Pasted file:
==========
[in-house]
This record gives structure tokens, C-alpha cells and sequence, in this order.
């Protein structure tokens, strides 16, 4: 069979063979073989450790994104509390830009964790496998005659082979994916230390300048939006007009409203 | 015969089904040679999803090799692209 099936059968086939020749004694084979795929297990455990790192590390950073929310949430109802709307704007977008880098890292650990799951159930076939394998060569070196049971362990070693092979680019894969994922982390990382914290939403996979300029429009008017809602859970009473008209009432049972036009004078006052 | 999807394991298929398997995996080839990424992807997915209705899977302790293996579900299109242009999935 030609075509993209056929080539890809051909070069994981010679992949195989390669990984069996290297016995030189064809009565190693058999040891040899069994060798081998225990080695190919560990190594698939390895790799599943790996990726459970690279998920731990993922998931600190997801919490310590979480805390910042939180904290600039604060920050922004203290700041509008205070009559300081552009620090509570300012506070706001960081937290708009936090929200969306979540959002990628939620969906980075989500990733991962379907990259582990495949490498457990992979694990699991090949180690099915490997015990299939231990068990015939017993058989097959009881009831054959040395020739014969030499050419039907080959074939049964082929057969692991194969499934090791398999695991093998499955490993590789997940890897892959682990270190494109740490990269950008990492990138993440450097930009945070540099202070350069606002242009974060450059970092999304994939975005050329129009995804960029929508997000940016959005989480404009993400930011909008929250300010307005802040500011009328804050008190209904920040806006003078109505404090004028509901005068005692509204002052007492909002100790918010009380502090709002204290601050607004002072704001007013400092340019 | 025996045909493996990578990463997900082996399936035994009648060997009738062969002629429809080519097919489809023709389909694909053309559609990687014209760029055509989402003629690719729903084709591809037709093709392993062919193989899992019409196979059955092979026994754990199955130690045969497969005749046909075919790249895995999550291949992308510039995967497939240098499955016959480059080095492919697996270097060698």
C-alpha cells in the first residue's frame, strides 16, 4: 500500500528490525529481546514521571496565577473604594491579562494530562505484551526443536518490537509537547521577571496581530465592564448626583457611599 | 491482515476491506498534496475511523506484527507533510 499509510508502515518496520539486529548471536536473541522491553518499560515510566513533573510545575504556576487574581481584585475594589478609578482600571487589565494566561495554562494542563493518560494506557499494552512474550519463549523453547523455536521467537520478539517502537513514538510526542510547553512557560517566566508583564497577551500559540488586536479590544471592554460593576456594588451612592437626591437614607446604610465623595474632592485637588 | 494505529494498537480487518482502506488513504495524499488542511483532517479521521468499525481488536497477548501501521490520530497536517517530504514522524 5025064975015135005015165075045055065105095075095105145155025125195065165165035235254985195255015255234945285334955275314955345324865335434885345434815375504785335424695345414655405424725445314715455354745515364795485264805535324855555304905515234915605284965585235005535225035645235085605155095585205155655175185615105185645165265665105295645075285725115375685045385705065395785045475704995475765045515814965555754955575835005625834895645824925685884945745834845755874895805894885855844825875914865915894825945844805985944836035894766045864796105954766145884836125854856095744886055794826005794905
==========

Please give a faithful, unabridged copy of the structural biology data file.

[in-house]
This record gives structure tokens, C-alpha cells and sequence, in this order.
């Protein structure tokens, strides 16, 4: 069979063979073989450790994104509390830009964790496998005659082979994916230390300048939006007009409203 | 015969089904040679999803090799692209 099936059968086939020749004694084979795929297990455990790192590390950073929310949430109802709307704007977008880098890292650990799951159930076939394998060569070196049971362990070693092979680019894969994922982390990382914290939403996979300029429009008017809602859970009473008209009432049972036009004078006052 | 999807394991298929398997995996080839990424992807997915209705899977302790293996579900299109242009999935 030609075509993209056929080539890809051909070069994981010679992949195989390669990984069996290297016995030189064809009565190693058999040891040899069994060798081998225990080695190919560990190594698939390895790799599943790996990726459970690279998920731990993922998931600190997801919490310590979480805390910042939180904290600039604060920050922004203290700041509008205070009559300081552009620090509570300012506070706001960081937290708009936090929200969306979540959002990628939620969906980075989500990733991962379907990259582990495949490498457990992979694990699991090949180690099915490997015990299939231990068990015939017993058989097959009881009831054959040395020739014969030499050419039907080959074939049964082929057969692991194969499934090791398999695991093998499955490993590789997940890897892959682990270190494109740490990269950008990492990138993440450097930009945070540099202070350069606002242009974060450059970092999304994939975005050329129009995804960029929508997000940016959005989480404009993400930011909008929250300010307005802040500011009328804050008190209904920040806006003078109505404090004028509901005068005692509204002052007492909002100790918010009380502090709002204290601050607004002072704001007013400092340019 | 025996045909493996990578990463997900082996399936035994009648060997009738062969002629429809080519097919489809023709389909694909053309559609990687014209760029055509989402003629690719729903084709591809037709093709392993062919193989899992019409196979059955092979026994754990199955130690045969497969005749046909075919790249895995999550291949992308510039995967497939240098499955016959480059080095492919697996270097060698």
C-alpha cells in the first residue's frame, strides 16, 4: 500500500528490525529481546514521571496565577473604594491579562494530562505484551526443536518490537509537547521577571496581530465592564448626583457611599 | 491482515476491506498534496475511523506484527507533510 499509510508502515518496520539486529548471536536473541522491553518499560515510566513533573510545575504556576487574581481584585475594589478609578482600571487589565494566561495554562494542563493518560494506557499494552512474550519463549523453547523455536521467537520478539517502537513514538510526542510547553512557560517566566508583564497577551500559540488586536479590544471592554460593576456594588451612592437626591437614607446604610465623595474632592485637588 | 494505529494498537480487518482502506488513504495524499488542511483532517479521521468499525481488536497477548501501521490520530497536517517530504514522524 5025064975015135005015165075045055065105095075095105145155025125195065165165035235254985195255015255234945285334955275314955345324865335434885345434815375504785335424695345414655405424725445314715455354745515364795485264805535324855555304905515234915605284965585235005535225035645235085605155095585205155655175185615105185645165265665105295645075285725115375685045385705065395785045475704995475765045515814965555754955575835005625834895645824925685884945745834845755874895805894885855844825875914865915894825945844805985944836035894766045864796105954766145884836125854856095744886055794826005794905